Home > Hellion (Relentless #7)(5)

Hellion (Relentless #7)(5)
Author: Karen Lynch

I sighed and pushed up out of the chair. “Yeah. I’ll get on it right away.”

“I’ll help,” Mason said, following me.

I shot him a grateful smile as we left the office and entered the main control room. We pulled up chairs to an available workstation, and I opened a blank report.

“What do you think the Council will do?” Mason asked in a low voice.

“I have no idea,” I admitted. “But we probably won’t like it.”

“What do you mean?”

I turned to look at him. “A demon they tried to wipe out hundreds of years ago suddenly popped up in a nightclub in L.A. Mark my words. In twenty-four hours, this place will be taken over by one of the Council’s special investigative teams.”

“And that’s a bad thing?”

I huffed softly. “Mason, the Council interferes in my life enough as it is. The last thing I want is them stepping in and telling me how to do my job.”

He bumped me with his shoulder. “I don’t know. It might be fun to watch someone try to tell you what to do.”

A smile tugged at my lips as I focused on the report again. They can try.

* * *

I was wrong. The Council didn’t send someone in twenty-four hours. Their people showed up less than eight hours after Raoul made his call. They hadn’t even reacted this fast when they found out we had an active Lilin in Los Angeles, which made me suspect there was more going on here than the discovery of a supposedly extinct demon.

When I entered the control room the next morning, I found a blonde female and two dark-haired males I didn’t know sitting around the small conference table with Raoul. They stood as I approached them.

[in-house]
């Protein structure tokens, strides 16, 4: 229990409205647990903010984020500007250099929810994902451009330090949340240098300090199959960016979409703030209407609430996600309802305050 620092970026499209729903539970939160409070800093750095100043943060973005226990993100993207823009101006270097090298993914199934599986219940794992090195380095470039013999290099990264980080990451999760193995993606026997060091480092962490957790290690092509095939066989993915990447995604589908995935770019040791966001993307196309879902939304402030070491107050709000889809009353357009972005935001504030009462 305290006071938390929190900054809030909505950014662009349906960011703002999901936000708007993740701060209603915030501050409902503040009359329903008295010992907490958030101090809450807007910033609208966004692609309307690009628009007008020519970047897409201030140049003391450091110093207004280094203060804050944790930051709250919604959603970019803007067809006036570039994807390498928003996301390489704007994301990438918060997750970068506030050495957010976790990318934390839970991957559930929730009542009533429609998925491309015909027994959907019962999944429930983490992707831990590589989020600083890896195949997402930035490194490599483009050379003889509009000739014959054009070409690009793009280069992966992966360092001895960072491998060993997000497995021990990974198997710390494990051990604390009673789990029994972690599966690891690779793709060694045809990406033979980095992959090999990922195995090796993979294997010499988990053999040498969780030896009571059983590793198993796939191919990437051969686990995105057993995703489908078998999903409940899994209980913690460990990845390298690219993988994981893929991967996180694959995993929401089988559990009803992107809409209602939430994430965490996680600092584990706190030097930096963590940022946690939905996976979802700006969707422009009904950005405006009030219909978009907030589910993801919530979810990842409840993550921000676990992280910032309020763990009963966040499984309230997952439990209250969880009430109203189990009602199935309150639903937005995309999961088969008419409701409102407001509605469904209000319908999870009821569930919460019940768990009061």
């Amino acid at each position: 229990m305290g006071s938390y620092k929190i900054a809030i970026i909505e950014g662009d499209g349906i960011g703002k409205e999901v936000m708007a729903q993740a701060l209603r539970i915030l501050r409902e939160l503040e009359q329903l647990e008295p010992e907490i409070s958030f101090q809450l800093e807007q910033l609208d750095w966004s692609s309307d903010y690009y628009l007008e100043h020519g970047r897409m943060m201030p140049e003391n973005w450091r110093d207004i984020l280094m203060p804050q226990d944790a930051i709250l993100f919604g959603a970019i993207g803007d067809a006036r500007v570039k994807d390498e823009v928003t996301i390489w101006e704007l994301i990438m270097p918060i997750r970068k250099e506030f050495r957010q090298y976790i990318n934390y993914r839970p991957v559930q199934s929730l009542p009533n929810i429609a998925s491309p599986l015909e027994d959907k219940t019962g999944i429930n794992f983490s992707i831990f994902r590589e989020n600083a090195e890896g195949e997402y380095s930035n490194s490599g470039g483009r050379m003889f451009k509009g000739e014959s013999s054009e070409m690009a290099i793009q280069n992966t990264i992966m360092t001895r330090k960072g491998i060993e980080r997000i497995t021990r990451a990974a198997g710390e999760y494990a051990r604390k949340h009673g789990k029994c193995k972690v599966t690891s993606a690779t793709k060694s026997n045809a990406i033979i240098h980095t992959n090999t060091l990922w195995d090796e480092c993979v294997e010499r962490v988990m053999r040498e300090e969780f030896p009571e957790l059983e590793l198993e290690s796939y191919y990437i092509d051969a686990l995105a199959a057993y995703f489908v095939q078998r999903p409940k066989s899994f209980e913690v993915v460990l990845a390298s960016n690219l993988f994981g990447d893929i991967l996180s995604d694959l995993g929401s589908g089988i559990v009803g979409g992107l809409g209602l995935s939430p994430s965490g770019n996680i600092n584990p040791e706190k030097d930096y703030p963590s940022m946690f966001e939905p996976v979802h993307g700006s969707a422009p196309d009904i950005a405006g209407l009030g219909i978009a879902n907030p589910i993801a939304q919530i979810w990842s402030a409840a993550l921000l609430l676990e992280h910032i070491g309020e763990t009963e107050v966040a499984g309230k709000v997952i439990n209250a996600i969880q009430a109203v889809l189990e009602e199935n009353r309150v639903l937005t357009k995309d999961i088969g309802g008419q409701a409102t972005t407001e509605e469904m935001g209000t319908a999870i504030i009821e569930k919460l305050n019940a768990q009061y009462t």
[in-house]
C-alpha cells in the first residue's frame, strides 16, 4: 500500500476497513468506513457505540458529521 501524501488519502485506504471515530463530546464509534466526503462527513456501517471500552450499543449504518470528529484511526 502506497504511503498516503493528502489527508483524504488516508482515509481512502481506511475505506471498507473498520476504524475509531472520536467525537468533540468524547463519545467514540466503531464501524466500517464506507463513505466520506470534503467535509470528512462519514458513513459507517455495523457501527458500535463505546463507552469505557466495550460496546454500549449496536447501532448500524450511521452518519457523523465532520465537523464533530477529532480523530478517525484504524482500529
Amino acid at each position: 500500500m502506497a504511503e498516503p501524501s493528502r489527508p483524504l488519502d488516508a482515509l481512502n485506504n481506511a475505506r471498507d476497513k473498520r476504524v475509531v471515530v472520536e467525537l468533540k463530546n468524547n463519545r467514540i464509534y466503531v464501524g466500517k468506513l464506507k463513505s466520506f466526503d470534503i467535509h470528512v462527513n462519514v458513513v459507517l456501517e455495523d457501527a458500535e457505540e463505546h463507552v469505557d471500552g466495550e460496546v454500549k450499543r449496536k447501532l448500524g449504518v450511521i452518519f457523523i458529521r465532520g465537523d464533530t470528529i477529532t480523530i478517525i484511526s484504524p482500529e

“Jordan Shaw, this is Vivian Day, Aaron Lee, and Eugene Harris,” Raoul said. “They were sent by the Council to investigate the Hurra incident.”

Vivian held out a hand to me. “It’s good to meet you, Jordan,” she said in an English accent. “Raoul’s told me all about you.”

I slid my gaze to Raoul as I took her hand. “I’m not sure whether to be flattered or worried.”

Raoul chuckled, and amusement lit up Vivian’s eyes.

“It was all good,” she said. “Although, now I’m thinking he might have left out some things.”

I merely smiled and turned to greet her two companions. I had a feeling I was going to like Vivian Day, but she was here on behalf of the Council. I decided not to disclose too much until I got a better feel for her.

After the introductions had been made, we all sat and the three investigators got down to business, drilling me about last night.

“How did the victim look when she first entered the restroom?”

“How many strikes did it take to kill the Hurra?”

“Would you say it moved quickly or slowly?”

“Did you observe any other humans displaying similar symptoms?”

I held up a hand after I’d answered half a dozen questions. “All of this is in the report I wrote up last night.”

Vivian smiled. “We like to get a firsthand account of these things.”

“Why did I spend over two hours working on a report when no one is going to read it?” I asked irritably, thinking of the countless hours I’d wasted doing reports since I came to Los Angeles. Did anyone even read those?

“Reports are mainly used for research material in future jobs,” Eugene said unhelpfully. “And they allow the Council to keep track of statistical data such as how many vampire kills took place in a geographical area in one year.”